The City Council voted to have staff write up an ordinance that will ban any medical marijuana dispensaries from moving into town. That will make them the seventh Alameda County city to do so — Alameda, Dublin, Emeryville, Fremont, Livermore and Pleasanton have such bans in place, according to a staff report. Dispensaries are allowed in Albany, Berkeley, Oakland and unincorporated Alameda County. There are two nearby AlCo dispensaries, in San Lorenzo and Cherryland.
Hayward remains the biggest AlCo city that doesn’t have a policy one way or the other. The city was considering prioritizing the matter last year, but did not do it. There was no mention of medical marijuana during the priority setting process this year.
Cities such as Oakland are looking at the industry as a potential boost to city coffers. Oakland has a business license tax on marijuana dispensaries, and it was estimated at San Leandro’s meeting that it brings in about $1.4 million each year, based on gross sales of $28 million.
Find Hayward’s story from last February after the jump.
HAYWARD — Medical marijuana advocates will have to wait at least another year before the city considers creating a policy that would allow for dispensaries to set up shop here. The City Council opted Tuesday night to not make the matter a priority for 2010.
In a reversal from comments made during a work session last month, council members — with the exception of Bill Quirk — said they would rather focus on other goals this year, given the city’s fiscal concerns and limited staff resources.
“We are down 44 positions, ” said Councilman Olden Henson, a supporter of medical marijuana. “The idea to look at everything at this moment is not feasible.”
During January’s work session, Henson and council members Francisco Zermeno and Barbara Halliday joined Quirk in saying they would like to consider a pot club policy for the city in the coming year.
But in a move that City Manager Greg Jones called “unique for this year, ” the issue was brought back before council because “there continues to be disagreement with what staff brought forward.”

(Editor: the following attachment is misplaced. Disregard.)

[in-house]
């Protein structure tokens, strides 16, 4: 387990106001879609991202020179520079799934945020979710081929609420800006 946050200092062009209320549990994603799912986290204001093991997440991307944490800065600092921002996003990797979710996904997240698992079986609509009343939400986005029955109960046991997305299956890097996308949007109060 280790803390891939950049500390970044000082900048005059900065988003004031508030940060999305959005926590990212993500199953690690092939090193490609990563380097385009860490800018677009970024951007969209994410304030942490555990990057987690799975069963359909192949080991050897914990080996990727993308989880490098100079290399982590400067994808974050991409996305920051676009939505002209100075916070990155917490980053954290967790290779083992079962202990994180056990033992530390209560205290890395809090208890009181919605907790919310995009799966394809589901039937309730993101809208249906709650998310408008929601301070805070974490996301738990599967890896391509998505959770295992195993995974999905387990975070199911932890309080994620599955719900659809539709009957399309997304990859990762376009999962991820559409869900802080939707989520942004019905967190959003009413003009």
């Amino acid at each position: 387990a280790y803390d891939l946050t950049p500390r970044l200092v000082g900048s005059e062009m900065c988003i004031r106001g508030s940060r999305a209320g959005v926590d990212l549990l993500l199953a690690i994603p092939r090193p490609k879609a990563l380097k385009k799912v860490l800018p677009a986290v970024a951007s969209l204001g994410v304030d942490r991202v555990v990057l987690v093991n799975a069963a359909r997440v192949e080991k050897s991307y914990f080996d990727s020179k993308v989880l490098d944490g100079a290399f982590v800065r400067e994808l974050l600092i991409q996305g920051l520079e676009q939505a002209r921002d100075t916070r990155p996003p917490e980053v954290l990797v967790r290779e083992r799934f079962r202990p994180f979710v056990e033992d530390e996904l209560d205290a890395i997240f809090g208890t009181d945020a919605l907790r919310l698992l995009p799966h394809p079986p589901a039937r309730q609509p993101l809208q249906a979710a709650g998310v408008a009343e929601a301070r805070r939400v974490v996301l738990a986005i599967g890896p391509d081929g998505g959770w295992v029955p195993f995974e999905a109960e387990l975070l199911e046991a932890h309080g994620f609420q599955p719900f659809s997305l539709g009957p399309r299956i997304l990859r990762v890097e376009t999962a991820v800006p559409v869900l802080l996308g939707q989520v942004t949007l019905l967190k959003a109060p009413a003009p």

Jones said a pot policy would be contradictory to the city’s undisputed main goals of enhancing public safety and keeping the city clean.
Police Chief Ron Ace told the council that while he wouldn’t speak one way or the other on the issue of medical marijuana, asking his staff to address the matter would take away from the key functions police are expected to perform. Those goals include creating a gang injunction program and addressing a rash of homicides seen in the past few months.
“We can’t do everything, ” he said. “Priorities mean just that — you choose what is most important.”
Quirk made an impassioned motion to allow the study of dispensaries in the city, and said that if run correctly and with adequate security, they would not be detrimental. He also said it’s unfair to label clubs a potential bad element because of crimes that have occurred in the past.
“My house has been robbed twice since I’ve been on City Council. Do you want me to move out of town?” he said. “There have been murders at Southland mall, and bank robberies. We are not asking them to close.”
He added that a lack of action on the federal level makes it an issue that should be tackled locally, and said he didn’t expect “a venomous attack without even doing a study.”
His motion died from lack of support.
Public speakers were evenly divided between those who favor a pot policy and those who don’t want dispensaries in the city.
The priorities that made the council’s list — including working toward obtaining more services for Hayward’s homeless — were passed unanimously.